Wednesday 18 July 2018

Sow the seeds of success

That tiny seed carries all the fuel it needs to grow into a plant, writes Gerry Daly

Knowing a seeds’ needs helps germination
Knowing a seeds’ needs helps germination

Spring is the main sowing time of year for the very good reason that seeds have a full season of growth ahead of them and the best chance for the seedlings to get well-established and grow rapidly.

Plants native to temperate parts of the world largely stay dormant in winter and germinate when the weather warms up, though these last few weeks haven't felt any warmer. In tropical countries, the conditions are much the same all year round and seeds of tropical plants can germinate at any time of year, if moisture is available.

A seed is a little packet of food and carries the bud of a tiny seedling. The food resource can be sugar, starch or oil and this fuels the rapid early growth of the young seedling, ensuring it gets its roots into the soil and its seed-leaves are expanded to receive the life-sustaining sunlight. Once the seed is rooted, it can draw up its own moisture and the young plant is away.

For germination to take place, the seed needs a supply of moisture and air. The seed soaks up moisture and swells. Enzymes break down the food content into simple sugars to fuel growth. For the plant to use the growing sugars, oxygen in the air is needed. Seeds can rest, without germinating, for decades, even centuries, a few centimetres under the soil. This is a form of dormancy because seedlings would find it very difficult to push their way up through a few centimetres of soil.

To avoid germination at the wrong time of year, or at the wrong depth, some seeds have natural dormancy, a hard water-proof seed coat or a chemical that only breaks down after a period of cold, for instance holly and mountain ash. Some seeds need smoke to indicate the ground layer has been wiped out and it is good to germinate without competition from other plants. Knowing what plants need naturally for germination helps success in the garden too.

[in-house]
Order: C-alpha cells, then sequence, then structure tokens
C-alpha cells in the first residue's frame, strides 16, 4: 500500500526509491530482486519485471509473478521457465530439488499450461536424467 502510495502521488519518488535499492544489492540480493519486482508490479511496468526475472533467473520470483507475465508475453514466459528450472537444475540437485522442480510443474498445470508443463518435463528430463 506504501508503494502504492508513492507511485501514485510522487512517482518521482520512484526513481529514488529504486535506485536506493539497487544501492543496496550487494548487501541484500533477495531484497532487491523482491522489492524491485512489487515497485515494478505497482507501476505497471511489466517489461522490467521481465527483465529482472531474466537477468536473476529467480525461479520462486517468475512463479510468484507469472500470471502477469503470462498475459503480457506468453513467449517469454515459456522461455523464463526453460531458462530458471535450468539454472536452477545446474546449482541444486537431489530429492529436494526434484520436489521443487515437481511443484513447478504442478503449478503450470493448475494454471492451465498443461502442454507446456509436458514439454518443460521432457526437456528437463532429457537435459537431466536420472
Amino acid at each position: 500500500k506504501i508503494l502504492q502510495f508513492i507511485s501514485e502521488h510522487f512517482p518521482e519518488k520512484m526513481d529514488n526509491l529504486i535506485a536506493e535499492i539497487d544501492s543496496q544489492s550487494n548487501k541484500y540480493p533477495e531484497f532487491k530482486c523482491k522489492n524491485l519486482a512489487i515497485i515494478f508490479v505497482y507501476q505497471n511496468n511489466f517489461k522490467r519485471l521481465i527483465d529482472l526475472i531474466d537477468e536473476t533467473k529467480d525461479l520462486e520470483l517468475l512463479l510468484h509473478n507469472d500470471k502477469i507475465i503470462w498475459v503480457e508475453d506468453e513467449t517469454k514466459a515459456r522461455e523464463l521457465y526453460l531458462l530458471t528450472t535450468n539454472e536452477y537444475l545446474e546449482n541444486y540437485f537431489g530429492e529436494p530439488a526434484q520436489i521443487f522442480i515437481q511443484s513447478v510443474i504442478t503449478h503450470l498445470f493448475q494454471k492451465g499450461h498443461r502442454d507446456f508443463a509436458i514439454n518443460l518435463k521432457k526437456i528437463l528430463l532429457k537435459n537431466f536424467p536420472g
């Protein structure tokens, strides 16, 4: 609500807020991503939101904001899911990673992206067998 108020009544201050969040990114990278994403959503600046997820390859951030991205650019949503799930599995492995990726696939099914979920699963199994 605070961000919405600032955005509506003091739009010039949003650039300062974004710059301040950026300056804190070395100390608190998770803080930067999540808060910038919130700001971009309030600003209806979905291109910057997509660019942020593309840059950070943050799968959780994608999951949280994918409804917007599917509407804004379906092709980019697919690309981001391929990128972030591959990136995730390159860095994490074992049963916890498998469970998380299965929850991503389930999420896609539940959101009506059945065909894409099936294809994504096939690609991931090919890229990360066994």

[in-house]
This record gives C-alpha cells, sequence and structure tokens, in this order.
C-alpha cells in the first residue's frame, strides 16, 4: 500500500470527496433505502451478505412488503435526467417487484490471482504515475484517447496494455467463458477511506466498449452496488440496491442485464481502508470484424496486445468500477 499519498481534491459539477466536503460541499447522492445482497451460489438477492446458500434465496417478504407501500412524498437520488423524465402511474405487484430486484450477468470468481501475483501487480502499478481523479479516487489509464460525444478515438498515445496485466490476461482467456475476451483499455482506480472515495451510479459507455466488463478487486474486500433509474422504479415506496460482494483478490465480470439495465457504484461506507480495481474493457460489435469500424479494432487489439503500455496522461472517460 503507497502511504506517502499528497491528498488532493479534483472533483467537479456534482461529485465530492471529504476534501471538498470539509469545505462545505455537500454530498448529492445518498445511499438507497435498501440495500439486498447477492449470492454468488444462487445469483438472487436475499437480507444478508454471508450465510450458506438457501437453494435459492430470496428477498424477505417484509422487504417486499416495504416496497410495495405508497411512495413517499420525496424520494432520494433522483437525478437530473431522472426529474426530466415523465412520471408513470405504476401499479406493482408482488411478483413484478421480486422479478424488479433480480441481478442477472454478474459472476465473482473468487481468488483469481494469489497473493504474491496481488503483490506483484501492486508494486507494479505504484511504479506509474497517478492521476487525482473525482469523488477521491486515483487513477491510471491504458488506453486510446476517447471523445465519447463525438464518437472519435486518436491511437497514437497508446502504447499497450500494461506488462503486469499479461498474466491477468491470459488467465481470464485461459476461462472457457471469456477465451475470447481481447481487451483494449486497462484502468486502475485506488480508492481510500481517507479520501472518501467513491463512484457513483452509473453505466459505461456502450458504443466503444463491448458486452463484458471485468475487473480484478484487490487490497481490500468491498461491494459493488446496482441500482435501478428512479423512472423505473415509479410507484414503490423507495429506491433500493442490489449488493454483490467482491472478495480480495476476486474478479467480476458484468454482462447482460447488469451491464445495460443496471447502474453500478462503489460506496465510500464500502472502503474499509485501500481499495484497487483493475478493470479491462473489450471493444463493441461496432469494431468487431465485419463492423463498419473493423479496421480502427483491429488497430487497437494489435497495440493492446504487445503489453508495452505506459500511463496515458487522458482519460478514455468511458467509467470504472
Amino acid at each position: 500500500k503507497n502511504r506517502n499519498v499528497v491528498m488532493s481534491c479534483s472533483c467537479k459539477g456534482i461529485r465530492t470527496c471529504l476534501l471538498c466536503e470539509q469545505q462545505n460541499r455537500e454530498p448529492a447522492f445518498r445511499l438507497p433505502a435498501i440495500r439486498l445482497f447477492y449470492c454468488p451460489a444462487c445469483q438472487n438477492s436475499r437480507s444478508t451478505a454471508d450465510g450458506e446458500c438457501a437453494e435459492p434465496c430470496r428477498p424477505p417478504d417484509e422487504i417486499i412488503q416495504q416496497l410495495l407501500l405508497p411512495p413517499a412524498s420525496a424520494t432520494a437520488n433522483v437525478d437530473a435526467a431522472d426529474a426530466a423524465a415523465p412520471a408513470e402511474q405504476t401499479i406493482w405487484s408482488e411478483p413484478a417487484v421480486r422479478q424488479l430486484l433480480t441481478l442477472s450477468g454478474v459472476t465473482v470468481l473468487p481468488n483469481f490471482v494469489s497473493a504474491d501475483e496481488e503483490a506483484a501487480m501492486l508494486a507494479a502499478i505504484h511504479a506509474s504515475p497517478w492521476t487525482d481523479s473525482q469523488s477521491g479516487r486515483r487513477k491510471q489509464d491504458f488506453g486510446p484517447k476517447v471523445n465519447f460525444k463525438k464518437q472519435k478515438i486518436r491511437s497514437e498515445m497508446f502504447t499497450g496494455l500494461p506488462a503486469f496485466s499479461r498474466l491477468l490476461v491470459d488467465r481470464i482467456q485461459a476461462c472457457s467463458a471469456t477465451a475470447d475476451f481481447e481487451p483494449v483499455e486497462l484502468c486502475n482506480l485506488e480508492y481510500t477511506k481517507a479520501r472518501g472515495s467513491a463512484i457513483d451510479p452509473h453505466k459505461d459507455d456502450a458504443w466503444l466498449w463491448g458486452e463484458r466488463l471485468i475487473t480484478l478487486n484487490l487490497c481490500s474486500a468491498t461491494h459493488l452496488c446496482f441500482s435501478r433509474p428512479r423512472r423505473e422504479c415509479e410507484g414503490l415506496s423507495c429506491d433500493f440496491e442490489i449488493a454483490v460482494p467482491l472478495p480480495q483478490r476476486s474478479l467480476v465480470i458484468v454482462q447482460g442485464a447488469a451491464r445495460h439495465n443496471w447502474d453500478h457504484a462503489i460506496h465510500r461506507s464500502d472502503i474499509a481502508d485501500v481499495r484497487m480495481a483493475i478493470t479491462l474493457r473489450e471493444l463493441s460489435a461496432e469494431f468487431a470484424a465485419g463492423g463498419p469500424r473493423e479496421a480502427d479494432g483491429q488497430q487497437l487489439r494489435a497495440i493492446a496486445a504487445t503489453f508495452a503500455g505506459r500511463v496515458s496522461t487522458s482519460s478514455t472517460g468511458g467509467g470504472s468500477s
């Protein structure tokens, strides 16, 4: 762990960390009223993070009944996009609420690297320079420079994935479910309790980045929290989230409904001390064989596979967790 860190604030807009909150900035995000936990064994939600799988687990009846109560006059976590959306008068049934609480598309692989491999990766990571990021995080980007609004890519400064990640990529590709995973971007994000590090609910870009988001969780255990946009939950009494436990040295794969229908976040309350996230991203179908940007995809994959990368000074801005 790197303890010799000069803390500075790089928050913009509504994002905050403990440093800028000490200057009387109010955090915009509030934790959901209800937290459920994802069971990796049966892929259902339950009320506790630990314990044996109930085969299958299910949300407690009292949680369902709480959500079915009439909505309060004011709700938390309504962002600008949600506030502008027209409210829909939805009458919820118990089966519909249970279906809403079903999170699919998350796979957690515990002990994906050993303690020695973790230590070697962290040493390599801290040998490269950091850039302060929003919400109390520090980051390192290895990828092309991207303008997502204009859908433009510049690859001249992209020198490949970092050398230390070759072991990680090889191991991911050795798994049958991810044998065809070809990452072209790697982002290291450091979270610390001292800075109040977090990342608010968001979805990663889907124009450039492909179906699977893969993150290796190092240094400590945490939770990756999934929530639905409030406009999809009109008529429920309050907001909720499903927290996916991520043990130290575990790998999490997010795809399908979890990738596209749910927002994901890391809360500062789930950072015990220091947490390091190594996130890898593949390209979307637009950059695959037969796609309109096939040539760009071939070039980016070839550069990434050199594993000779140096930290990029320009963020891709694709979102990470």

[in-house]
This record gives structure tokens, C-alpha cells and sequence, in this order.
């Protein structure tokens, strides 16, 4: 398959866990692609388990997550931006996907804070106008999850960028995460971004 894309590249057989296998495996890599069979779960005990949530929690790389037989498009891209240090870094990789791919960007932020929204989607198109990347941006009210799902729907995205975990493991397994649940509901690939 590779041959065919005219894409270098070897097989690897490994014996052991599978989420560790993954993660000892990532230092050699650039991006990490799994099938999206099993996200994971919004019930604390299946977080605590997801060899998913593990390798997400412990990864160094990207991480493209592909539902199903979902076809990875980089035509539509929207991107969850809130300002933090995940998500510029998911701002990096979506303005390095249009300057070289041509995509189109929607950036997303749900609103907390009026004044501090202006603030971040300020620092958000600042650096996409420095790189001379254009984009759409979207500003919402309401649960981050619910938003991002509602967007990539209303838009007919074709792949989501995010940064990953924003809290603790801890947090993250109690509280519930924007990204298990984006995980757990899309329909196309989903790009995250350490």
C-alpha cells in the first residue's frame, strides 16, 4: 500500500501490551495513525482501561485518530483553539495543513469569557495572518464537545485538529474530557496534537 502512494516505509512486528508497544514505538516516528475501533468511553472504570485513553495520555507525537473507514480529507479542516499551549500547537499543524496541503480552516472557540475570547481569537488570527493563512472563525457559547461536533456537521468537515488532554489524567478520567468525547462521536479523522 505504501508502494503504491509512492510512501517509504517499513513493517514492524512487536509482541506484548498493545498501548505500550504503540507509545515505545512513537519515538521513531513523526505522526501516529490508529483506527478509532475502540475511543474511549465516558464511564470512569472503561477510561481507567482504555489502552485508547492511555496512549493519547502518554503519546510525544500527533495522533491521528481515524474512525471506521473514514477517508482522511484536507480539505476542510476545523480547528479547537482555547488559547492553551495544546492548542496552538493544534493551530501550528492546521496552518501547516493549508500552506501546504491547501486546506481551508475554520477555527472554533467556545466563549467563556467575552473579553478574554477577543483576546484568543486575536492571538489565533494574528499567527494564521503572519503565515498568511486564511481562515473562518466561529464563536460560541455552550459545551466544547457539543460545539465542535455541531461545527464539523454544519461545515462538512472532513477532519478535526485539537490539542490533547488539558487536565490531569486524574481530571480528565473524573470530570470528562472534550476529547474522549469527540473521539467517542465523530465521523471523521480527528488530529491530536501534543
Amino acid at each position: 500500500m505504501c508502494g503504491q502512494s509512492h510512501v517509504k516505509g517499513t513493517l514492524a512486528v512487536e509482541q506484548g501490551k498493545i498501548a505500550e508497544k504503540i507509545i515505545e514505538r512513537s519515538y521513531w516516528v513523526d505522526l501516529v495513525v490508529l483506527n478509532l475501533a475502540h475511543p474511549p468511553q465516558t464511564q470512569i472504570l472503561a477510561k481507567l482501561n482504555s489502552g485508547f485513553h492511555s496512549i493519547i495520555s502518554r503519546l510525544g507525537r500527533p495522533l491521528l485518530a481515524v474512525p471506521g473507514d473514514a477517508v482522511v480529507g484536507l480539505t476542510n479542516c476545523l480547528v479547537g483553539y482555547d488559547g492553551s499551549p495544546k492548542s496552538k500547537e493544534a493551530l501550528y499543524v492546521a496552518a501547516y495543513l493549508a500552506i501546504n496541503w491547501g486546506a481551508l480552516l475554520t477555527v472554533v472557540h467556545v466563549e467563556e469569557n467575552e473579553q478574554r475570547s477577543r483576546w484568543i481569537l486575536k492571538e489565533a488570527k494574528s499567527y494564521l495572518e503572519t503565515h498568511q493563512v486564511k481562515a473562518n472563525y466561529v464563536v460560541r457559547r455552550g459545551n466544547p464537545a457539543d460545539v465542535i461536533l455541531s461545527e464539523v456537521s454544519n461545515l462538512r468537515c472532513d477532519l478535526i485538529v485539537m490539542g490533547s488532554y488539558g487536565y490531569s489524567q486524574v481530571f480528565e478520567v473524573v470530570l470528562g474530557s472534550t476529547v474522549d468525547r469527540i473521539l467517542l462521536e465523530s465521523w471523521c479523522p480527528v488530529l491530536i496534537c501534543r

With needs for warmth, moisture and air, success in raising plants from seeds depends on supplying the seeds' needs in the right amount. The warmth of the sun is often enough as it heats the soil but plants from warmer countries might need the extra push of a heated propagator or heat mat.

Choose a good seed compost that is open enough to allow air in, holds the right amount of water, but is fine enough to allow seeds to push up. A thin layer of vermiculite is very light and allows light to reach the species that need light, such as lettuce. Some seeds are very difficult to sprout but most are very easy.

In theory, every plant produces seeds - or spores in the case of ferns - and wild plants generally do. Most garden plants can be raised from seed but some have become sterile as a result of cross-breeding and some do not come true to their variety.

Trees, shrubs, perennial flowers, annuals and vegetables are raised by seed. There is immense satisfaction to be got from a 10m tree that you raised from seed. And there is great pleasure to be had in sitting down to eat food raised from seed sown by your own hand.

Visit a showstopper

Coolcarrigan House, Co Kildare, will be open from February 22 to March 2 for snowdrop viewing and later a fine crocus lawn and daffodils. Victorian garden, rockeries, lily pond, herbaceous borders, lawns, greenhouses and impressive collection of shrubs and trees;

Stay sharp

The 1000/3000 combination stone is all you'll ever need to keep the cutting edge on your garden tools. Use 1000 for regular sharpening, then the 3000 for finishing. From Niwaki, €40.32; available at Howbert and Mays stores.

Grow a little wonder

The Coronet miniature apple tree has been a bestseller for 20 years. Coronet trees crop immediately, remain miniature permanently and are easy to grow with no pruning needed. They are available in all good garden centres. Plant now. See for more information.

Sunday Independent

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